• Automation of testing procedures to cut production testing time by a factor of four and to cut down on human error.

Each one of these projects might be considered cool by various people. Although automating a testing procedure might not sound like an F-16 flying at 200 feet above you, it might be a project that would get some people excited and try to implement that solution right away. Other people may not have any interest at all in these projects.

Just as I was about to turn away from the responses to my query, someone mentioned the site of C Data Solutions, Ltd. (www.cdatas.com/index1.html), where a computer was being built out of CompactFlash Modules. Now I admit to being a gear-head, particularly when it comes to very small systems, but when I saw this, an F-16 flew right over my head.

A couple of months ago, I mentioned the Gumstix folks (www.gumstix.com) in an article. Both Gumstix and the C Data Solutions systems share some of the same characteristics—they're tiny and low power, yet programmable through our favorite operating system. I see them, and I get excited over what they could do. However, I don't remember seeing any projects at any of the recent conferences I attended using these types of systems, and I think that is a shame.

At a tradeshow recently, I saw a very nice sponsored area where high-school and college students were trying to get their robots to maneuver a maze and do some simple tasks. The students were all in teams of three or four people, had their own colors, flags and work areas. The teams were changing their programs and even doing hardware changes to their robots right at the event. This event was not about selling some product or even solving some problem. It was about watching students work together in teams and solve problems as teams. It was an exciting time, and it was cool, both for the students and for the spectators.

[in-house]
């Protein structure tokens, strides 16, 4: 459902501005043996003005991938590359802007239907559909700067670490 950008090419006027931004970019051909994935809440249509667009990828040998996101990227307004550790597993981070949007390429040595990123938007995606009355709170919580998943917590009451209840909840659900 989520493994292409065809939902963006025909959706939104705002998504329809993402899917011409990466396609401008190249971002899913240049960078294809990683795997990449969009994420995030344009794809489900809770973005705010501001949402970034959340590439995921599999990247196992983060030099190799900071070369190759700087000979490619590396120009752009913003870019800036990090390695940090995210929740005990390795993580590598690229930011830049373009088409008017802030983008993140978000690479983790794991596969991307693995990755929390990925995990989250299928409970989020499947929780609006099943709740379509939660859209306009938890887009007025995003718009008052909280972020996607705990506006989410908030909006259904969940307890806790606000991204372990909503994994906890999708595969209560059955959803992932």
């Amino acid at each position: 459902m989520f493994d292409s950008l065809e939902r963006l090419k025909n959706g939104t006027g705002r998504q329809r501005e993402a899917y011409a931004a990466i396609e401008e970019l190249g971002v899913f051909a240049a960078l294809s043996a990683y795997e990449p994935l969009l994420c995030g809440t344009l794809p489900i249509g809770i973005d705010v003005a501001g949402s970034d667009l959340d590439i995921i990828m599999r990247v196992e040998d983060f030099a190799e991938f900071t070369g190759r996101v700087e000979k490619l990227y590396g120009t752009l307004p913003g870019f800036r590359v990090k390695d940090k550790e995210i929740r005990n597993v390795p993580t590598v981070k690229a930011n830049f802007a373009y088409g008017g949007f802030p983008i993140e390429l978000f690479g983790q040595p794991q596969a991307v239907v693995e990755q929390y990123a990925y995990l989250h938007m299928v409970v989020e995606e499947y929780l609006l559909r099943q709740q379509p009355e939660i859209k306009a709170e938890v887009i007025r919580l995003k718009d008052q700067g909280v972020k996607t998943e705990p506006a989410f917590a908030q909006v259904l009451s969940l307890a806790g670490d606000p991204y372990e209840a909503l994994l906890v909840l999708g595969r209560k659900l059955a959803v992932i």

Realizing that you, my readers, and I may never agree on what is cool or why we think it is cool, I will make a request. Write to me at info@linuxjournal.com, and tell me about existing FOSS projects that you think are really cool (and why), or what would make a really cool project. If you have ideas for a really cool contest or conference activity, send those too. I will roll them up and post them on the Linux Journal Web site.

But, as you formulate your idea, please make sure to duck, so the F-16 will miss your head.

Jon “maddog” Hall is the Executive Director of Linux International (www.li.org), a nonprofit association of end users who wish to support and promote the Linux operating system. During his career in commercial computing, which started in 1969, Mr Hall has been a programmer, systems designer, systems administrator, product manager, technical marketing manager and educator. He has worked for such companies as Western Electric Corporation, Aetna Life and Casualty, Bell Laboratories, Digital Equipment Corporation, VA Linux Systems and SGI. He is now an independent consultant in Free and Open Source Software (FOSS) Business and Technical issues.